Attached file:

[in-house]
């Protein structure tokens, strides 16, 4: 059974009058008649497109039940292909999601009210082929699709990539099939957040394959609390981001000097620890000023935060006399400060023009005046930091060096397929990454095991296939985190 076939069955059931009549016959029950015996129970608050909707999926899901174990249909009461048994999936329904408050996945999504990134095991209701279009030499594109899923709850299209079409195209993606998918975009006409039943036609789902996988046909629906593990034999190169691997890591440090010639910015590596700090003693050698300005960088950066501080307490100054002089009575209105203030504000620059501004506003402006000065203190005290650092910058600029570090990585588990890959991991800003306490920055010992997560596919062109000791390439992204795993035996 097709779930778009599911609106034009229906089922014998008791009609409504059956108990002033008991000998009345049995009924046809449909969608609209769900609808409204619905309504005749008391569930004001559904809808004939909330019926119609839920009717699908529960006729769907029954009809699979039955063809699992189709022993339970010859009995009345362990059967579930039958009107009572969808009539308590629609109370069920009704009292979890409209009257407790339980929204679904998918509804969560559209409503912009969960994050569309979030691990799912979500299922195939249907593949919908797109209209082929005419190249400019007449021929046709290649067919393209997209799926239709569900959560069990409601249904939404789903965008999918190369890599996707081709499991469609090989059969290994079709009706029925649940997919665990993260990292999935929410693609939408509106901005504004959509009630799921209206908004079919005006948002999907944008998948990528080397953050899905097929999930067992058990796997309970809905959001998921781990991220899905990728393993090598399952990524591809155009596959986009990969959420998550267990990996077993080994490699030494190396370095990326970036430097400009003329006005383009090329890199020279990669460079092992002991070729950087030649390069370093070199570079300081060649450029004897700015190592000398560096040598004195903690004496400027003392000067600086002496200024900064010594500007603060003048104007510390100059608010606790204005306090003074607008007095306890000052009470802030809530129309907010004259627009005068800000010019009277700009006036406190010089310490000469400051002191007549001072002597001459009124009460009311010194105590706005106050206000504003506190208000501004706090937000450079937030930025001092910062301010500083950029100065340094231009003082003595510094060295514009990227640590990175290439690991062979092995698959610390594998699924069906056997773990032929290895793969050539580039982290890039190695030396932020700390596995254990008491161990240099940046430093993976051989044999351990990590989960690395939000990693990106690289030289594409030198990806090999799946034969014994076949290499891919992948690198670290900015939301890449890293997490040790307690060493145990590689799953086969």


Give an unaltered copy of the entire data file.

[in-house]
């Protein structure tokens, strides 16, 4: 059974009058008649497109039940292909999601009210082929699709990539099939957040394959609390981001000097620890000023935060006399400060023009005046930091060096397929990454095991296939985190 076939069955059931009549016959029950015996129970608050909707999926899901174990249909009461048994999936329904408050996945999504990134095991209701279009030499594109899923709850299209079409195209993606998918975009006409039943036609789902996988046909629906593990034999190169691997890591440090010639910015590596700090003693050698300005960088950066501080307490100054002089009575209105203030504000620059501004506003402006000065203190005290650092910058600029570090990585588990890959991991800003306490920055010992997560596919062109000791390439992204795993035996 097709779930778009599911609106034009229906089922014998008791009609409504059956108990002033008991000998009345049995009924046809449909969608609209769900609808409204619905309504005749008391569930004001559904809808004939909330019926119609839920009717699908529960006729769907029954009809699979039955063809699992189709022993339970010859009995009345362990059967579930039958009107009572969808009539308590629609109370069920009704009292979890409209009257407790339980929204679904998918509804969560559209409503912009969960994050569309979030691990799912979500299922195939249907593949919908797109209209082929005419190249400019007449021929046709290649067919393209997209799926239709569900959560069990409601249904939404789903965008999918190369890599996707081709499991469609090989059969290994079709009706029925649940997919665990993260990292999935929410693609939408509106901005504004959509009630799921209206908004079919005006948002999907944008998948990528080397953050899905097929999930067992058990796997309970809905959001998921781990991220899905990728393993090598399952990524591809155009596959986009990969959420998550267990990996077993080994490699030494190396370095990326970036430097400009003329006005383009090329890199020279990669460079092992002991070729950087030649390069370093070199570079300081060649450029004897700015190592000398560096040598004195903690004496400027003392000067600086002496200024900064010594500007603060003048104007510390100059608010606790204005306090003074607008007095306890000052009470802030809530129309907010004259627009005068800000010019009277700009006036406190010089310490000469400051002191007549001072002597001459009124009460009311010194105590706005106050206000504003506190208000501004706090937000450079937030930025001092910062301010500083950029100065340094231009003082003595510094060295514009990227640590990175290439690991062979092995698959610390594998699924069906056997773990032929290895793969050539580039982290890039190695030396932020700390596995254990008491161990240099940046430093993976051989044999351990990590989960690395939000990693990106690289030289594409030198990806090999799946034969014994076949290499891919992948690198670290900015939301890449890293997490040790307690060493145990590689799953086969």